Full-Waveform Inversion for High-Resolution Reservoir Characterization
|Prof. Dr Dries Gisolf (Delft Inversion, Delft, Netherlands)|
|Geophysics – Surface Imaging|
|10 CPD points|
AVO ELASTICITY FOURIER INTERPRETATION KIRCHHOFF RADON TRANSFORM REFLECTION SCATTERING WAVE EQUATION WAVELET
The purpose of this course is to teach participants the fundamentals of extracting quantitative property information from seismic data. In the end this leads to an inversion process, which is called linear if the data are supposed to consist in primaries only and is non-linear if all multiple scattering and multiple mode conversion over a target interval (typically 500 m around the reservoir) is taken into account. Non-linear inversion leads to a higher resolution than obtained from conventional linear inversion techniques.
All steps required in these processes are based on wave equations and it is important, therefore, to have a good understanding of acoustic and elastic wave equations. In linear (AVO) inversion, first the reflection coefficients are derived from the data and subsequently the rock properties are derived from the reflection coefficients. In non-linear inversion, the properties are directly derived from the data. Non-linear inversion is an iterative process of which the first iteration (the Born approximation) represents the linear inversion result. The method is based on an integral representation of the wave equation.
An important aspect of reservoir oriented full-waveform inversion (FWI-res) is that the surface recorded data are localized (focused) to the target area. This can be achieved by redatuming or by local demigration of migrated data.
Both the linear AVO data model in terms of reflection coefficients and the non-linear data model in terms of property contrasts against backgrounds are presented. Inversion, linear, or non-linear, requires regularization. Several regularization options are presented.
Finally, linear and non-linear inversions at the reservoir scale are demonstrated by highly realistic synthetic reservoir models and real data case studies. The real data case studies include the extraction of low-frequency models (backgrounds) from well data and the extraction of angle dependent wavelets from the seismic-to-well match.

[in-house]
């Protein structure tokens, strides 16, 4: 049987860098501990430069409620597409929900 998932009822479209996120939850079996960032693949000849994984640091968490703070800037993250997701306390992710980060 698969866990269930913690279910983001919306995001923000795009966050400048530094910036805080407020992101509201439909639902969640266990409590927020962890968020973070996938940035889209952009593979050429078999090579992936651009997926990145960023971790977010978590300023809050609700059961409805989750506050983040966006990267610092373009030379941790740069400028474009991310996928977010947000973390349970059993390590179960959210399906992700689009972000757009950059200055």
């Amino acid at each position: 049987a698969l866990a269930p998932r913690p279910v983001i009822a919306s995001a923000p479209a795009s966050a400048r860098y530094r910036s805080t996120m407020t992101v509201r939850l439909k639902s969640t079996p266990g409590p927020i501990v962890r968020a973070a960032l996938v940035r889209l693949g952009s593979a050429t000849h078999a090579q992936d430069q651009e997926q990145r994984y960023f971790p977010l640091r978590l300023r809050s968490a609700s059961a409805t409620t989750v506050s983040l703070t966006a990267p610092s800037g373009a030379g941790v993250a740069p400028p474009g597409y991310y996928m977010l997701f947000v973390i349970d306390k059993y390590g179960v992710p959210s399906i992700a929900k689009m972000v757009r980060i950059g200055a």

Upon completion of the course, participants will be able to:
- Understand what quantitative property information is contained in seismic data and how to extract it.
- Make better judgements as to what inversion method to apply to what problem.
- Adopt a more quantitative approach to seismic-to-well matching and low frequency background model extraction
- Further the role of reservoir geophysics in multidisciplinary projects.
- Short recap on complex integral transforms (Fourier, Laplace, F/K and linear Radon)
- The acoustic wave equation in inhomogeneous media
- Integral representations of the acoustic wave equation; Kirchhoff-Rayleigh and the Scattering Integral (Lippmann-Schwinger)
- The AVO data model; Zoeppritz reflection coefficients
- Linear inversion of AVO data including regularisation; synthetic and real data examples
- The non-linear data model for inversion; data equation and object equation; iterative, multiplicatively regularised inversion
- Applications based on an elastic full wavefield non-linear data model; realistic synthetic reservoir study, real data case studies including low- frequency model extraction and seismic-to-well matching. Synthetic time-lapse example.
This course is designed for geophysicists active in reservoirs and/or quantitative interpretation and processing geophysicists who would like to become involved in quantitative interpretation.
Participants should have a basic training in geophysics and mathematics, particularly complex numbers and integrals.
About the instructor
Prof. Dr Dries Gisolf graduated from the Delft University of Technology in 1971 and obtained his PhD at the University of Utrecht in 1975. In 1976 he joined Shell International Research Co. in Rijswijk, The Netherlands, as a seismic data processing geophysicist. Between 1980-2000 he held various positions for Shell in Oman, The Netherlands, Australia, Malaysia and Nigeria. Throughout his career with Shell he was involved in acquisition, processing and interpretation of seismic data, with an emphasis on quantitative prediction of reservoir properties. In September 2000 he was nominated as Professor of Acoustical Imaging and Sound Control at the Faculty of Applied Sciences at the Delft University of Technology. After retiring from TU Delft in 2010, he co-founded Delft Inversion in 2012, a service company providing high-resolution reservoir oriented inversion services to the oil and gas industry.
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